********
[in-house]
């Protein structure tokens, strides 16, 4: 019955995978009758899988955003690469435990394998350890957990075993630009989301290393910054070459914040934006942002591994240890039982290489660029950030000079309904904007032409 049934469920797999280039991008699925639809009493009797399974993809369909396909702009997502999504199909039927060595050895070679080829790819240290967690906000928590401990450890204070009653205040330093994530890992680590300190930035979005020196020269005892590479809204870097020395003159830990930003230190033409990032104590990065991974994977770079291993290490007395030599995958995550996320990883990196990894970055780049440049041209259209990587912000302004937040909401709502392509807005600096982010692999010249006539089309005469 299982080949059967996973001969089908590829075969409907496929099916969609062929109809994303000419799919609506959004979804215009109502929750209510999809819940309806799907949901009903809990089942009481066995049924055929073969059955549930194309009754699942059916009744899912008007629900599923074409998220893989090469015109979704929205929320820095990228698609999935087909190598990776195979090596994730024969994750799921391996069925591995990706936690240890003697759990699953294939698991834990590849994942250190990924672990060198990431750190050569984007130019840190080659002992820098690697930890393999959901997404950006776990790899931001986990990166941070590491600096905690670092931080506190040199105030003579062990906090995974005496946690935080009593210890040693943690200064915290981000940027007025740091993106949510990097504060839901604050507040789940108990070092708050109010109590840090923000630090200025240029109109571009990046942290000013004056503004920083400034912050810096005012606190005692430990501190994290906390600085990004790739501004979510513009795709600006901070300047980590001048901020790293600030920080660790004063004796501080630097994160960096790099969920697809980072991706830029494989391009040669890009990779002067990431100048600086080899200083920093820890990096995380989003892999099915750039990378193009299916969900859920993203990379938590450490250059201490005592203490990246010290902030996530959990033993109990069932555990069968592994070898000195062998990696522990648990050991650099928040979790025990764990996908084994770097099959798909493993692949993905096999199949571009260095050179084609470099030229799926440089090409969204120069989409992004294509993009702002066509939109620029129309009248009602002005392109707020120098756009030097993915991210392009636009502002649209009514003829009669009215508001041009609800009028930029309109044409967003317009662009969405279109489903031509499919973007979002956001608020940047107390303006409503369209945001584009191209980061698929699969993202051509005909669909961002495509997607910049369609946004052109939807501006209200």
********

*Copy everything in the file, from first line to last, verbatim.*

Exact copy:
[in-house]
């Protein structure tokens, strides 16, 4: 019955995978009758899988955003690469435990394998350890957990075993630009989301290393910054070459914040934006942002591994240890039982290489660029950030000079309904904007032409 049934469920797999280039991008699925639809009493009797399974993809369909396909702009997502999504199909039927060595050895070679080829790819240290967690906000928590401990450890204070009653205040330093994530890992680590300190930035979005020196020269005892590479809204870097020395003159830990930003230190033409990032104590990065991974994977770079291993290490007395030599995958995550996320990883990196990894970055780049440049041209259209990587912000302004937040909401709502392509807005600096982010692999010249006539089309005469 299982080949059967996973001969089908590829075969409907496929099916969609062929109809994303000419799919609506959004979804215009109502929750209510999809819940309806799907949901009903809990089942009481066995049924055929073969059955549930194309009754699942059916009744899912008007629900599923074409998220893989090469015109979704929205929320820095990228698609999935087909190598990776195979090596994730024969994750799921391996069925591995990706936690240890003697759990699953294939698991834990590849994942250190990924672990060198990431750190050569984007130019840190080659002992820098690697930890393999959901997404950006776990790899931001986990990166941070590491600096905690670092931080506190040199105030003579062990906090995974005496946690935080009593210890040693943690200064915290981000940027007025740091993106949510990097504060839901604050507040789940108990070092708050109010109590840090923000630090200025240029109109571009990046942290000013004056503004920083400034912050810096005012606190005692430990501190994290906390600085990004790739501004979510513009795709600006901070300047980590001048901020790293600030920080660790004063004796501080630097994160960096790099969920697809980072991706830029494989391009040669890009990779002067990431100048600086080899200083920093820890990096995380989003892999099915750039990378193009299916969900859920993203990379938590450490250059201490005592203490990246010290902030996530959990033993109990069932555990069968592994070898000195062998990696522990648990050991650099928040979790025990764990996908084994770097099959798909493993692949993905096999199949571009260095050179084609470099030229799926440089090409969204120069989409992004294509993009702002066509939109620029129309009248009602002005392109707020120098756009030097993915991210392009636009502002649209009514003829009669009215508001041009609800009028930029309109044409967003317009662009969405279109489903031509499919973007979002956001608020940047107390303006409503369209945001584009191209980061698929699969993202051509005909669909961002495509997607910049369609946004052109939807501006209200």